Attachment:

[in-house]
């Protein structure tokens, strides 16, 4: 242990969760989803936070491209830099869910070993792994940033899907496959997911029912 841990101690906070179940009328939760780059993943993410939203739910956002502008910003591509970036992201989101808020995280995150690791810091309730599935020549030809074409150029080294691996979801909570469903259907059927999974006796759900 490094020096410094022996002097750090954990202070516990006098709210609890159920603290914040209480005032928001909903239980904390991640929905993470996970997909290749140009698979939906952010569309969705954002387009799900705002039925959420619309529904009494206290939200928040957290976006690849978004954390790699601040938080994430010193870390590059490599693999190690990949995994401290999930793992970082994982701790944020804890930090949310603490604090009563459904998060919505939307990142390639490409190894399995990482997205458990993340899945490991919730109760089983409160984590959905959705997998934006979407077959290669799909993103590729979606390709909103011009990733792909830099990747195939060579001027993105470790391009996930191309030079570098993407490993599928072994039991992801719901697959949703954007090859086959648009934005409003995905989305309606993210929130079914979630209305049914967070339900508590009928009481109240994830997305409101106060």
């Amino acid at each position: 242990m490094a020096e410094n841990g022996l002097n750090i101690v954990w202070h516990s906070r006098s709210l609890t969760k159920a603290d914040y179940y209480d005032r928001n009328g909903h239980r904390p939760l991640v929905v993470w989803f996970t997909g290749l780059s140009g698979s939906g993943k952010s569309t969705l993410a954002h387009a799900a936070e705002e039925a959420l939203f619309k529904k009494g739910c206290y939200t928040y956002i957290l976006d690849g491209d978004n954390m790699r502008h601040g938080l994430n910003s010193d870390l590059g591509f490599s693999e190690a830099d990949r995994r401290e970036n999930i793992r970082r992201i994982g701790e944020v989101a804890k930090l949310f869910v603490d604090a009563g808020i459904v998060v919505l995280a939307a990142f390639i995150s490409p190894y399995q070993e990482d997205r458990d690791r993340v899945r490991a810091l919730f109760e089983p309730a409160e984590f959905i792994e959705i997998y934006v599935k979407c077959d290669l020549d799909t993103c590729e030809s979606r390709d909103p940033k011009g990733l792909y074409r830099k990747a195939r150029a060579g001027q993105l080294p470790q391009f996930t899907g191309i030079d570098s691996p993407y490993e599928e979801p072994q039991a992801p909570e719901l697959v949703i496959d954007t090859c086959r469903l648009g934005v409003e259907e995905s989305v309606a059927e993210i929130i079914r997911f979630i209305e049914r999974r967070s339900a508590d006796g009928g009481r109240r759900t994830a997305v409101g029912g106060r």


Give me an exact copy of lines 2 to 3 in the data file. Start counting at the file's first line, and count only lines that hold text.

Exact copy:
């Protein structure tokens, strides 16, 4: 242990969760989803936070491209830099869910070993792994940033899907496959997911029912 841990101690906070179940009328939760780059993943993410939203739910956002502008910003591509970036992201989101808020995280995150690791810091309730599935020549030809074409150029080294691996979801909570469903259907059927999974006796759900 490094020096410094022996002097750090954990202070516990006098709210609890159920603290914040209480005032928001909903239980904390991640929905993470996970997909290749140009698979939906952010569309969705954002387009799900705002039925959420619309529904009494206290939200928040957290976006690849978004954390790699601040938080994430010193870390590059490599693999190690990949995994401290999930793992970082994982701790944020804890930090949310603490604090009563459904998060919505939307990142390639490409190894399995990482997205458990993340899945490991919730109760089983409160984590959905959705997998934006979407077959290669799909993103590729979606390709909103011009990733792909830099990747195939060579001027993105470790391009996930191309030079570098993407490993599928072994039991992801719901697959949703954007090859086959648009934005409003995905989305309606993210929130079914979630209305049914967070339900508590009928009481109240994830997305409101106060």
């Amino acid at each position: 242990m490094a020096e410094n841990g022996l002097n750090i101690v954990w202070h516990s906070r006098s709210l609890t969760k159920a603290d914040y179940y209480d005032r928001n009328g909903h239980r904390p939760l991640v929905v993470w989803f996970t997909g290749l780059s140009g698979s939906g993943k952010s569309t969705l993410a954002h387009a799900a936070e705002e039925a959420l939203f619309k529904k009494g739910c206290y939200t928040y956002i957290l976006d690849g491209d978004n954390m790699r502008h601040g938080l994430n910003s010193d870390l590059g591509f490599s693999e190690a830099d990949r995994r401290e970036n999930i793992r970082r992201i994982g701790e944020v989101a804890k930090l949310f869910v603490d604090a009563g808020i459904v998060v919505l995280a939307a990142f390639i995150s490409p190894y399995q070993e990482d997205r458990d690791r993340v899945r490991a810091l919730f109760e089983p309730a409160e984590f959905i792994e959705i997998y934006v599935k979407c077959d290669l020549d799909t993103c590729e030809s979606r390709d909103p940033k011009g990733l792909y074409r830099k990747a195939r150029a060579g001027q993105l080294p470790q391009f996930t899907g191309i030079d570098s691996p993407y490993e599928e979801p072994q039991a992801p909570e719901l697959v949703i496959d954007t090859c086959r469903l648009g934005v409003e259907e995905s989305v309606a059927e993210i929130i079914r997911f979630i209305e049914r999974r967070s339900a508590d006796g009928g009481r109240r759900t994830a997305v409101g029912g106060r």